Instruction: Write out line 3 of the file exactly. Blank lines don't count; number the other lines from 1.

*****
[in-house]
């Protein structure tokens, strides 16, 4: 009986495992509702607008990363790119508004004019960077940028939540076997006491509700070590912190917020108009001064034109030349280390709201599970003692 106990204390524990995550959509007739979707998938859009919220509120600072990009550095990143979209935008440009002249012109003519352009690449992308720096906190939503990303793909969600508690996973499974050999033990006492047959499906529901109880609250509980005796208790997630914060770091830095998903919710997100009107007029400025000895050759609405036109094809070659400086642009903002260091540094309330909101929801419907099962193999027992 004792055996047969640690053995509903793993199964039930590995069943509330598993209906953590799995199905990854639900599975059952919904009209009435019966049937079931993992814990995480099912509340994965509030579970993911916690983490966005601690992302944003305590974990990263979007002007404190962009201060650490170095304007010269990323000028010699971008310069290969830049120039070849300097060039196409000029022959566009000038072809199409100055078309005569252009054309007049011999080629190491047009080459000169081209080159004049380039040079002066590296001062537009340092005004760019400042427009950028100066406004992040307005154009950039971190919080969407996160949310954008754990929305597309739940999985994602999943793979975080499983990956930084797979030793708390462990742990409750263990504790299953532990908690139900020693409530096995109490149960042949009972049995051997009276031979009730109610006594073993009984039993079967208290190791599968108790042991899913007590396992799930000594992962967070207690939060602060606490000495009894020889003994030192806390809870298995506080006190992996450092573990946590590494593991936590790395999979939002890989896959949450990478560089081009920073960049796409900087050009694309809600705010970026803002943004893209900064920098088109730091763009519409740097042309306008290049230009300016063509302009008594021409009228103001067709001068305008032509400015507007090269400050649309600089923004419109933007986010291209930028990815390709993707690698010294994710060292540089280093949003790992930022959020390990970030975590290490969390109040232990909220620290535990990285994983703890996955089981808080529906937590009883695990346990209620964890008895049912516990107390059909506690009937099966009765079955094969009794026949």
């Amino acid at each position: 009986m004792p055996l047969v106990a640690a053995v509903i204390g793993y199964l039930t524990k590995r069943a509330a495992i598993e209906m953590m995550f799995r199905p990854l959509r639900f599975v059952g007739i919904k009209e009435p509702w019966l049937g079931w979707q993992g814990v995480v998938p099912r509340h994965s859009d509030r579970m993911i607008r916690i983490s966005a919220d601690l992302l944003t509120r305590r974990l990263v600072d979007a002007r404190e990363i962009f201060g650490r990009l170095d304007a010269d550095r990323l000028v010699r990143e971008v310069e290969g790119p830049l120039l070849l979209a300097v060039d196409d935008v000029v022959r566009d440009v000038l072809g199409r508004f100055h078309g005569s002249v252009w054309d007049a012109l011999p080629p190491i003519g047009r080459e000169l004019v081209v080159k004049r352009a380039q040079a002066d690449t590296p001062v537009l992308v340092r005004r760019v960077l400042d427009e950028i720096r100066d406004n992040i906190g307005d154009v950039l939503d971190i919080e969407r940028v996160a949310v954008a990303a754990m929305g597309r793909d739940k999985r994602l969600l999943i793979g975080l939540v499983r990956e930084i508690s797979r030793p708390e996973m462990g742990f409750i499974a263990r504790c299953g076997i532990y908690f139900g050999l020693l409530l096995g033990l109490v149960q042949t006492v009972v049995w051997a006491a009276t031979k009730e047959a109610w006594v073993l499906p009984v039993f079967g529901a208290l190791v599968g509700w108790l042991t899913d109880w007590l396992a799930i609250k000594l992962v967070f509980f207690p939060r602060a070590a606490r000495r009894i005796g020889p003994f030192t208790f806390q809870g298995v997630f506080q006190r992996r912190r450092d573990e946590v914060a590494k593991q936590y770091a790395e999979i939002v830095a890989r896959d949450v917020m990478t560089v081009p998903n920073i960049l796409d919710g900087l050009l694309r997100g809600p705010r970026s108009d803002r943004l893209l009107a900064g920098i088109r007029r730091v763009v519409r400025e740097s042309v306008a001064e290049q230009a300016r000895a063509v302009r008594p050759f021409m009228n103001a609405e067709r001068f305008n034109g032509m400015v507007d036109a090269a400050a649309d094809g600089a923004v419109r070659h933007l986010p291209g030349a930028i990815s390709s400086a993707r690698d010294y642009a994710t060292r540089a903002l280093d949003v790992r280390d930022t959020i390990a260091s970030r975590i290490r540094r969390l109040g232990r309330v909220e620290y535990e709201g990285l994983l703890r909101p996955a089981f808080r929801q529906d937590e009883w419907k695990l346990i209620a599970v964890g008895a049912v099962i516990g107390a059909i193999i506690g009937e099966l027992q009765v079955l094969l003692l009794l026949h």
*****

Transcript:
């Amino acid at each position: 009986m004792p055996l047969v106990a640690a053995v509903i204390g793993y199964l039930t524990k590995r069943a509330a495992i598993e209906m953590m995550f799995r199905p990854l959509r639900f599975v059952g007739i919904k009209e009435p509702w019966l049937g079931w979707q993992g814990v995480v998938p099912r509340h994965s859009d509030r579970m993911i607008r916690i983490s966005a919220d601690l992302l944003t509120r305590r974990l990263v600072d979007a002007r404190e990363i962009f201060g650490r990009l170095d304007a010269d550095r990323l000028v010699r990143e971008v310069e290969g790119p830049l120039l070849l979209a300097v060039d196409d935008v000029v022959r566009d440009v000038l072809g199409r508004f100055h078309g005569s002249v252009w054309d007049a012109l011999p080629p190491i003519g047009r080459e000169l004019v081209v080159k004049r352009a380039q040079a002066d690449t590296p001062v537009l992308v340092r005004r760019v960077l400042d427009e950028i720096r100066d406004n992040i906190g307005d154009v950039l939503d971190i919080e969407r940028v996160a949310v954008a990303a754990m929305g597309r793909d739940k999985r994602l969600l999943i793979g975080l939540v499983r990956e930084i508690s797979r030793p708390e996973m462990g742990f409750i499974a263990r504790c299953g076997i532990y908690f139900g050999l020693l409530l096995g033990l109490v149960q042949t006492v009972v049995w051997a006491a009276t031979k009730e047959a109610w006594v073993l499906p009984v039993f079967g529901a208290l190791v599968g509700w108790l042991t899913d109880w007590l396992a799930i609250k000594l992962v967070f509980f207690p939060r602060a070590a606490r000495r009894i005796g020889p003994f030192t208790f806390q809870g298995v997630f506080q006190r992996r912190r450092d573990e946590v914060a590494k593991q936590y770091a790395e999979i939002v830095a890989r896959d949450v917020m990478t560089v081009p998903n920073i960049l796409d919710g900087l050009l694309r997100g809600p705010r970026s108009d803002r943004l893209l009107a900064g920098i088109r007029r730091v763009v519409r400025e740097s042309v306008a001064e290049q230009a300016r000895a063509v302009r008594p050759f021409m009228n103001a609405e067709r001068f305008n034109g032509m400015v507007d036109a090269a400050a649309d094809g600089a923004v419109r070659h933007l986010p291209g030349a930028i990815s390709s400086a993707r690698d010294y642009a994710t060292r540089a903002l280093d949003v790992r280390d930022t959020i390990a260091s970030r975590i290490r540094r969390l109040g232990r309330v909220e620290y535990e709201g990285l994983l703890r909101p996955a089981f808080r929801q529906d937590e009883w419907k695990l346990i209620a599970v964890g008895a049912v099962i516990g107390a059909i193999i506690g009937e099966l027992q009765v079955l094969l003692l009794l026949h």